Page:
Total cache is 72MB (76MB including the efficiency cores' L2, and anything in the GPU), the AMD Desktop M3 chip has 36MB and will be 100MB with the Vcache so certainly in the same ballpark really, as in it's a lot currently (but I'm sure that we'll see the famed 1GB in the next decade). The M1 Max is crazy huge for a laptop which is why I compare it to the desktop Zen3 and also because nothing else is really comparable with 8 cores.

    I don't think it's a weakness, it's pretty huge for a 10TF GPU and an 8 core CPU (plus whatever the NPU etc. pull through it). I'm just not a fan of the compromises involved, such as RAM that can't be upgraded; though a 512bit interface would necessitate quite a few PCB layers to achieve with modular RAM.
    Reply
  • Oxford Guy - Friday, October 29, 2021 - link

    Apple pioneered the disposable closed system with the original Mac.

    It was so extreme that Jobs used outright bait and switch fraud to sucker the tech press with speech synthesis. The only Mac to be sold at the time of the big unveiling had 128K and was not expandable. Jobs used a 512K prototype without informing the press so he could run speech synthesis — software that also did not come with the Mac (another deception).

    Non-expandable RAM isn’t a bug to Apple’s management; it’s a very highly-craved feature.
    Reply
  • techconc - Thursday, October 28, 2021 - link

    You're exactly right. Here's what Affinity Photo has to say about it...

    "The #M1Max is the fastest GPU we have ever measured in the @affinitybyserif Photo benchmark. It outperforms the W6900X — a $6000, 300W desktop part — because it has immense compute performance, immense on-chip bandwidth and immediate transfer of data on and off the GPU (UMA)."
    Reply
  • richardnpaul - Thursday, October 28, 2021 - link

    They're right, which is why you see SMA these days on the newer AMD stuff (Resize BAR) and why Nvidia did the custom interface tech with IBM and are looking to do the same in servers with ARM to leverage these kinds of performance gains. It's also the reason why AMD bought ATI in the first place all those years ago; the whole failed heterogeneous compute (it must be galling for some at AMD that Apple have executed on this promise so well.) Reply
  • techconc - Thursday, October 28, 2021 - link

    You clearly don't understand what drives performance. You have a very limited view which looks only at the TFLOPs metric and not at the entire system. Performance comes from the following 3 things: High compute performance (TFLOPS), fast on-chip bandwidth and fast transfer on and off the GPU.

    As an example, Andy Somerfield, lead for Affinity Photo app had the following to say regarding the M1 Max with their application:
    "The #M1Max is the fastest GPU we have ever measured in the @affinitybyserif Photo benchmark. It outperforms the W6900X — a $6000, 300W desktop part — because it has immense compute performance, immense on-chip bandwidth and immediate transfer of data on and off the GPU (UMA)."

    This is comparing the M1 Max GPU to a $6000, 300W part and the M1 Max handily outperforms it. In terms of TFLOPS, the 6900XT has more than 2x the power. Yet, the high speed and efficient design of the share memory on the M1 Max allows it to outperform this more expensive part in actual practice. It does so while using just a fraction of the power. That does make the M1 Max pretty special.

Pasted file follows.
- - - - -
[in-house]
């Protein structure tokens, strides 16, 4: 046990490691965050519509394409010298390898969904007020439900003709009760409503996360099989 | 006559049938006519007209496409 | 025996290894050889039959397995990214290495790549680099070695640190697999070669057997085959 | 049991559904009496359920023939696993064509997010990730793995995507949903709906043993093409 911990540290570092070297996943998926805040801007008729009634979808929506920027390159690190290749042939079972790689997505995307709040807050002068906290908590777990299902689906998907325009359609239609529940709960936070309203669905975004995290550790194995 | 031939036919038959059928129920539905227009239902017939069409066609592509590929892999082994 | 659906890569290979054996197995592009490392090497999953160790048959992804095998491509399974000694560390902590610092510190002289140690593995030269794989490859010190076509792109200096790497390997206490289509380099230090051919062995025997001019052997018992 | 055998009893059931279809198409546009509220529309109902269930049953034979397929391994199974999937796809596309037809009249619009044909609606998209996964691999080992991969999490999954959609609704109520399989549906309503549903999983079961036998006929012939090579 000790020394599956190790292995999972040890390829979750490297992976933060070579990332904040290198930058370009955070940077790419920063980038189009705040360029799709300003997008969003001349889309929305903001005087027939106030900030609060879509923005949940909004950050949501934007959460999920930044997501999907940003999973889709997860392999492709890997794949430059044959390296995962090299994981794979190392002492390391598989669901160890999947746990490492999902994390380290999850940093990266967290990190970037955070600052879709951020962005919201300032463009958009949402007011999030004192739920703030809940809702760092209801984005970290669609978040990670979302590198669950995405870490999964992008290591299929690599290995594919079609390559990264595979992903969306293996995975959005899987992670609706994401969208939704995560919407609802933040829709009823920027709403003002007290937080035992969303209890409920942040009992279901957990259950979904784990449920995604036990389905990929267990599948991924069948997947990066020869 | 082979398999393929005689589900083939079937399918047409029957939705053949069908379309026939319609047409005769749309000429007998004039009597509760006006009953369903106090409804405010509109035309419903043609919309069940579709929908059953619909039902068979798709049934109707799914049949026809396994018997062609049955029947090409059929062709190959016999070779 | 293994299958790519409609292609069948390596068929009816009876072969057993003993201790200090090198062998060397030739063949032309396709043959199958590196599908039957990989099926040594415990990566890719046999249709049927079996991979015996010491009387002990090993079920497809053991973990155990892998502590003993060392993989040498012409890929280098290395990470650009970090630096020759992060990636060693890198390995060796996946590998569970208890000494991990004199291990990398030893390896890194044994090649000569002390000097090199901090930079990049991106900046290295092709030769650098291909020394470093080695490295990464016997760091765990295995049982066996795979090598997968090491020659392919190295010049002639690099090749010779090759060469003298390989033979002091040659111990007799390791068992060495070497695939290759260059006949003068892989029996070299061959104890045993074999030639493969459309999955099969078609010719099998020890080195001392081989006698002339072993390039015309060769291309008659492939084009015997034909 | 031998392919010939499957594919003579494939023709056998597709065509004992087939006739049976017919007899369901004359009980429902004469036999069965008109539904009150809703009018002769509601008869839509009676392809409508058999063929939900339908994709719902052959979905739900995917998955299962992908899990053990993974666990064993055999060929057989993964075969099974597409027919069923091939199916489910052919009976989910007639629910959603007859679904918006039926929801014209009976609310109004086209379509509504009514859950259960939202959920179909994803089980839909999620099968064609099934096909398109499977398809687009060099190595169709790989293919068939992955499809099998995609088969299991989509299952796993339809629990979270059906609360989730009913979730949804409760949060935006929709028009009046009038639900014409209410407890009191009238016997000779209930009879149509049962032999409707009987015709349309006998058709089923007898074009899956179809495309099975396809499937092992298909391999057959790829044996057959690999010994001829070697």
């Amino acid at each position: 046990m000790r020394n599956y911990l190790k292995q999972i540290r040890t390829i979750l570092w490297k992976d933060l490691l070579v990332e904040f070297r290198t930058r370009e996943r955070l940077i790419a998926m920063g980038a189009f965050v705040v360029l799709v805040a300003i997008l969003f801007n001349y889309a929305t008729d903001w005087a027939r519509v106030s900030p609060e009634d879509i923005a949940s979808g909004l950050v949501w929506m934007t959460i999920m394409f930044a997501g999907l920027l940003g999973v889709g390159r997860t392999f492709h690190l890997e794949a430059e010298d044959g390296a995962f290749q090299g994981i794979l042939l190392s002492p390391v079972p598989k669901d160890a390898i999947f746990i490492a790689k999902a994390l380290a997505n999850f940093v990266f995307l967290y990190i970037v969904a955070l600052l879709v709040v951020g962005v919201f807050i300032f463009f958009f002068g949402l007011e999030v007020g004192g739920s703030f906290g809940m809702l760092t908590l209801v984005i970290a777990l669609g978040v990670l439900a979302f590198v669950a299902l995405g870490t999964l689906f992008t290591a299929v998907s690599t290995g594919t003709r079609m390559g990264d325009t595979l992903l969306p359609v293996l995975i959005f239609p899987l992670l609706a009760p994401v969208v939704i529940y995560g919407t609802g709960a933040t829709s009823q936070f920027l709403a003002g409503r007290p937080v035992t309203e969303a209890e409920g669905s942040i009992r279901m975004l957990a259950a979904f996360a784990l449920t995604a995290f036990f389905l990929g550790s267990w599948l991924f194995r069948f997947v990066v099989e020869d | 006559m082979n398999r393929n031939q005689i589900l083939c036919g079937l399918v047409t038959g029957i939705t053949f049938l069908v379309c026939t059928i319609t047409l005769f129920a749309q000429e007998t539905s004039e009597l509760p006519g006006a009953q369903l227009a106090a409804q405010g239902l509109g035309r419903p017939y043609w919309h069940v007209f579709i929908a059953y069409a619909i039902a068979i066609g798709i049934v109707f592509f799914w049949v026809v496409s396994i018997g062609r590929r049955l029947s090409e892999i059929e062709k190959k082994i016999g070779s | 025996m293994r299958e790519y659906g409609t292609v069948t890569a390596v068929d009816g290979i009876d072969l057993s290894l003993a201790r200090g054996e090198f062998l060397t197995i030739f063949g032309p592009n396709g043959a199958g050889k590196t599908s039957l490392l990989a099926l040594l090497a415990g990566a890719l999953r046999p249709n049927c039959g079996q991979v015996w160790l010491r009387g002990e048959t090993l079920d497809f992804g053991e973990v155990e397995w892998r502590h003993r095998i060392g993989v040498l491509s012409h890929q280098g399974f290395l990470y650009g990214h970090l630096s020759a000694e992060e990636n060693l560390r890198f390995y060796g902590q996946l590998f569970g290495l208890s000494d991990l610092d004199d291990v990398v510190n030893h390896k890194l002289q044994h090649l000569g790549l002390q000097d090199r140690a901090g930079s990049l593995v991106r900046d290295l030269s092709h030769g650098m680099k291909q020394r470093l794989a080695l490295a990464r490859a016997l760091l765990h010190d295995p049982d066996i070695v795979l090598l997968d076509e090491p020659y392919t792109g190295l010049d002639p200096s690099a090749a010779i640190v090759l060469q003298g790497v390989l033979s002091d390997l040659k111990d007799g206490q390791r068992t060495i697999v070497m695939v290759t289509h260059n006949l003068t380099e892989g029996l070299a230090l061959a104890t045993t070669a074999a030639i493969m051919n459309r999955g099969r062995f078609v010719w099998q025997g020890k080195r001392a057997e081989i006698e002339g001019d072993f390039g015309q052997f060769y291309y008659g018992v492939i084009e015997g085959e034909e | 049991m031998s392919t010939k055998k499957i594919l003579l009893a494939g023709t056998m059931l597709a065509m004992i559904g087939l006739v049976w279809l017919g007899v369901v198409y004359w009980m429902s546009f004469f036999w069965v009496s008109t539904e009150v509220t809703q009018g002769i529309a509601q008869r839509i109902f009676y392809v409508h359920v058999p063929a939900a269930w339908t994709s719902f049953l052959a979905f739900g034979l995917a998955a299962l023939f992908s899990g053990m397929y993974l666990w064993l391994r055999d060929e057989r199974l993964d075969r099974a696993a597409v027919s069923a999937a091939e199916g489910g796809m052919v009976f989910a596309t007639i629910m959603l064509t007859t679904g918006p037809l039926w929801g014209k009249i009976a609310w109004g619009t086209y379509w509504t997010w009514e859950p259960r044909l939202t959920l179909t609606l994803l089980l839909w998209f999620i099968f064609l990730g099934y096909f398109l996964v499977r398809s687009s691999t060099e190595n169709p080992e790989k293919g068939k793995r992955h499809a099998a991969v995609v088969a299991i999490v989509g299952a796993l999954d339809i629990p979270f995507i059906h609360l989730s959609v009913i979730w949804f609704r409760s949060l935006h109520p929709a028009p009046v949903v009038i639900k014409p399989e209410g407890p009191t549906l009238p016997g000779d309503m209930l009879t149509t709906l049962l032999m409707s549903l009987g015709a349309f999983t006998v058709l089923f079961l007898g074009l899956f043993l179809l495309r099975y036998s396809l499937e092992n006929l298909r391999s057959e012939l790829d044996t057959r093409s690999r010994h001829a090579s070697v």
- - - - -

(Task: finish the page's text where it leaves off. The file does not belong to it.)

Reply
  • richardnpaul - Thursday, October 28, 2021 - link

    Yes TFLOPs is a very simple metric and doesn't directly tell you much about performance, but it's a general guide (Nvidia got more out of their hardware compared to AMD for example and have until the 6800 series if you only looked at the TFLOPS figures.) Please, tell me more about what I think and understand /s

    It's fastest for their scenario and for their implementation. It may be, and is very likely, that there's some specific bottleneck that they are hitting with the W6900X that isn't a problem with the implementation details of the M1 Pro/Max chips. Their issue seems to be interconnect bandwidth, they're constantly moving data back and forth between the CPU and GPU and with the M1 chips they don't need to do that, saving huge amounts of time because the PCI-E bus adds a lot of latency from what I understand so you really don't want to transfer back and forth over it (and maybe you don't need to, maybe you can do something differently in the software implementation, maybe you can't and it's just a problem that's much more efficiently done on this kind of architecture I don't know and wouldn't be able to comment knowing nothing about the software or problem that it solves. What I don't take at face value is one person/company saying use our software as it's amazing on only this hardware; I mean a la Oracle right?)

    When it comes to gaming performance, it seems that the 6900XT or the RTX 3080 seem to put this chip in its place, based on the benchmarks we saw (infact, the mobile 3080 is basically just an RTX 3070 so even more so which could be because of all sorts of issues already highlighted) you could say that the GPU isn't good as a GPU but is great at one task as a highly parallel co-processor for one piece of software that if that's the software you want to use then great for you but if you want to use the GPU for actual GPU tasks it might underwhelm (though in a laptop format and for this little power draw of ~120W max it's not going to do that for a few years which is the point that you're making and I'm not disputing - Apple will obviously launch new replacements which will put this in the shade in time).
    Reply
  • Hrunga_Zmuda - Tuesday, October 26, 2021 - link

    From the developers of Affinity Photo:

    "The #M1Max is the fastest GPU we have ever measured in the @affinitybyserif Photo benchmark. It outperforms the W6900X — a $6000, 300W desktop part — because it has immense compute performance, immense on-chip bandwidth and immediate transfer of data on and off the GPU (UMA)."

    Ahem, a laptop that tops out at not much more than the top GPU. That is bananas!
    Reply
  • buta8 - Wednesday, October 27, 2021 - link

    Please tell me how monitor the CPU Bandwidth - Intra-cacheline R&W? Reply
  • buta8 - Wednesday, October 27, 2021 - link

    Please tell me how monitor the CPU Bandwidth - Intra-cacheline R&W? Reply